The Davis-Oliver Act would substantially increase the capabilities of federal and local immigration enforcement, including empowering state and local law enforcement to enact their own immigration laws and penalties. It also would give the government powers to revoke visas, beef up Immigration and Customs Enforcement’s ability to arrest and deport undocumented immigrants, increase criminal penalties for undocumented immigrants and punish sanctuary jurisdictions.

The two parties went back and forth on the bill, with Democrats decrying it as demonization of all immigrants, as an increase in mass incarceration and as a promotion of racial profiling and as unconstitutional federal overreach. They noted that local law enforcement in sanctuary cities say their policies are important for victims and witnesses of crimes to feel comfortable coming forward.
But Labrador said the notion that the bill harms public safety is “the most preposterous and outrageous argument I’ve ever heard.”
“For too long we have allowed individuals to enter our country illegally and in many cases do us harm,” he said. “While other reforms are needed, this bill is vital to a long-term fix.”
The other two bills, introduced by Goodlatte, a Virginia Republican, would serve as authorizations for ICE and US Citizenship and Immigration Services, codifying the mission statements of both entities. The USCIS bill would focus the agency, which oversees the issuance of visas and grants immigrants the ability to enter the U.S. . . . .”

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America has all the immigration enforcement we need at present. Undocumented entries are down, the undocumented population is stable, and all reputable studies show that migrants of all types are among the most law-abiding sectors of our society.  Also, the DHS is unable to remove everyone who is currently under a final order of removal.  The U.S. Immigration Court system is completely backlogged, with nearly an astounding 600,000 pending cases.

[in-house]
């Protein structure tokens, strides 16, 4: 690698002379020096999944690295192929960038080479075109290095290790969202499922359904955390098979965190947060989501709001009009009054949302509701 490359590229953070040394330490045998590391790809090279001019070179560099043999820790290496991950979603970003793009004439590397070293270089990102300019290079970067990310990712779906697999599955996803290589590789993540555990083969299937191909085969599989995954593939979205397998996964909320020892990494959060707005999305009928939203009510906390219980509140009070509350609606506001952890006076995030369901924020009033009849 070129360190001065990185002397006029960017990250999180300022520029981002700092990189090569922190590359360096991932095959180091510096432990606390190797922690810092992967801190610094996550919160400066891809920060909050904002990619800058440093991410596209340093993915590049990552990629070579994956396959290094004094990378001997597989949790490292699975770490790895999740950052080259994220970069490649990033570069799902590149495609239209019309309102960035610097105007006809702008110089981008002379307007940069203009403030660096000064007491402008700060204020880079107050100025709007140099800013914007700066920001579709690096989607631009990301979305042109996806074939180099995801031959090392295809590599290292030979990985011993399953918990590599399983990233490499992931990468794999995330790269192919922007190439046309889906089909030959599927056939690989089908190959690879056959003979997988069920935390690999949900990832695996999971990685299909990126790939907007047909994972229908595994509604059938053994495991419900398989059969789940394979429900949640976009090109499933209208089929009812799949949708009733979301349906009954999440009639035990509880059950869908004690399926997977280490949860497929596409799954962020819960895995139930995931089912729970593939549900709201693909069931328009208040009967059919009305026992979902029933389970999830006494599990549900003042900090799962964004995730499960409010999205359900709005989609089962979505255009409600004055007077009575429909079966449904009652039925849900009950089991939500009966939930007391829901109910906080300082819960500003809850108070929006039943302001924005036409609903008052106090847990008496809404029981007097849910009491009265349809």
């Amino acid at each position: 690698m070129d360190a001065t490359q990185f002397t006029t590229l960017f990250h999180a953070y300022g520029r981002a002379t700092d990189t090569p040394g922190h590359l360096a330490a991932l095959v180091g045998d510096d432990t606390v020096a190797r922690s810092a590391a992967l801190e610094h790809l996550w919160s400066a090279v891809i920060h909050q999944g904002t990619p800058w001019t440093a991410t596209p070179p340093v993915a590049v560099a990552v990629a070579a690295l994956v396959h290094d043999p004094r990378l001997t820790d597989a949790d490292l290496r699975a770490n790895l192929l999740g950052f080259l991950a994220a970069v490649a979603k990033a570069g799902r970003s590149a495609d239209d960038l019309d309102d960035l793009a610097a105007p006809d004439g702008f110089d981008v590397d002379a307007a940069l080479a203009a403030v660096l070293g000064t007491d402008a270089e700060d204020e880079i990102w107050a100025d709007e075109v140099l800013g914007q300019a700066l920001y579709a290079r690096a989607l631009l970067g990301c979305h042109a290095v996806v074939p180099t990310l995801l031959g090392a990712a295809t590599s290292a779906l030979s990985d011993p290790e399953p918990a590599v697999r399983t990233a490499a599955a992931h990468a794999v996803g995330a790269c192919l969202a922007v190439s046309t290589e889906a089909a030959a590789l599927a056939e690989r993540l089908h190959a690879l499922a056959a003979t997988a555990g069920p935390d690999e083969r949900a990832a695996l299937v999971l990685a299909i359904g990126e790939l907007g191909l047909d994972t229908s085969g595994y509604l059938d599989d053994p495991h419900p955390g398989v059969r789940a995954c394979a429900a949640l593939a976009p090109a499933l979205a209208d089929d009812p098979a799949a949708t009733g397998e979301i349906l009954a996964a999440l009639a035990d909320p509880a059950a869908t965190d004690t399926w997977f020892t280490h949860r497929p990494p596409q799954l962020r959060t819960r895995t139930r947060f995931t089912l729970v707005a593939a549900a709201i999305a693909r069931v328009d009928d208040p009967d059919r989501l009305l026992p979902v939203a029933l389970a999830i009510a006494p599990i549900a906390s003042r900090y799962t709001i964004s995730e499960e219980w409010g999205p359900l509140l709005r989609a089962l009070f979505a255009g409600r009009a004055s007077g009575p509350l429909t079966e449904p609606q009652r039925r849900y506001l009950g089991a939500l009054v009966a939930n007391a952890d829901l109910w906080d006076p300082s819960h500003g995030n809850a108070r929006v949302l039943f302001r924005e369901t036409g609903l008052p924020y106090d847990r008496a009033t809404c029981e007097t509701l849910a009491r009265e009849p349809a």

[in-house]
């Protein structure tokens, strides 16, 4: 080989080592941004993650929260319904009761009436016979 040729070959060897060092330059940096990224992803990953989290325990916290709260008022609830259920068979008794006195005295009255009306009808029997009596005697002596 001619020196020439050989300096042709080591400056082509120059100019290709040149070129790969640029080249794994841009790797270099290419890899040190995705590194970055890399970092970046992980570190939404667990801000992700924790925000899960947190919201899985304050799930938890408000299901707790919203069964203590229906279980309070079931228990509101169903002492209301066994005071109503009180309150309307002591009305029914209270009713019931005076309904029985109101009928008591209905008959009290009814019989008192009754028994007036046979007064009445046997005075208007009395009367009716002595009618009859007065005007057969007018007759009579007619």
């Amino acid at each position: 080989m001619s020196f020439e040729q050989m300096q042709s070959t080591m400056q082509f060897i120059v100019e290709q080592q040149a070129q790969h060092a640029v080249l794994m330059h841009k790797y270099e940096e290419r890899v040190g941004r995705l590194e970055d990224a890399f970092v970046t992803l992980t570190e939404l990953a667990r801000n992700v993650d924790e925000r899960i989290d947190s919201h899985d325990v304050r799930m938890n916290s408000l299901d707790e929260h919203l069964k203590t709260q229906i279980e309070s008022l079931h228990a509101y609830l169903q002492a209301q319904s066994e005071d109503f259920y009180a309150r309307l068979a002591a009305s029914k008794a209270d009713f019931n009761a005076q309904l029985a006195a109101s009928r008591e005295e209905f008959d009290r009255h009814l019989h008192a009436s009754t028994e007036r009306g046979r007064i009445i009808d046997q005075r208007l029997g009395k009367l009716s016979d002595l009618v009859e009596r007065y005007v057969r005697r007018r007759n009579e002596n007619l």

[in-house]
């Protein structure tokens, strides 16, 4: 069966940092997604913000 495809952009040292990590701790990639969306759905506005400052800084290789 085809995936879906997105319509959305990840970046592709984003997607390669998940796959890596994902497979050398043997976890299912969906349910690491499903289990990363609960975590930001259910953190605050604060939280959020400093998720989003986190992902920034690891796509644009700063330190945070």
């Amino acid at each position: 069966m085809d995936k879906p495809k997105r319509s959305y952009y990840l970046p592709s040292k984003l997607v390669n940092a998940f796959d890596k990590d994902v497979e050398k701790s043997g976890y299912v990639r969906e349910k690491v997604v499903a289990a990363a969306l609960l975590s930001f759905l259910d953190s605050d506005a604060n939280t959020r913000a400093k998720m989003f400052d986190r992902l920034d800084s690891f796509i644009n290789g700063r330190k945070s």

Consequently, beyond funding “fixes” for the overwhelmed Immigration Courts and the DHS program for executing final orders of removal, there is no need for additional immigration enforcement personnel and authority at this time.  Nor is there any need to push reluctant cities to help DHS out with immigration enforcement.

No, notwithstanding the disingenuous statements by GOP Reps. Goodlatte and Labrador, this is all about generating anti-immigrant sentiment and promoting a non-existent link among  immigrants, crime, and national security..

What America really needs is some type of legalization program to allow the millions of law-abiding undocumented individual already here to continue to work and contribute to our society.  Additionally, we need immigration reform that would expand the legal immigration system to more realistically match supply with demand. This, in turn, would encourage individuals to enter through the legal system and thereby register and submit themselves to complete pre-entry vetting.  That’s what would actually promote the safety and prosperity of America!

PWS

05-19-17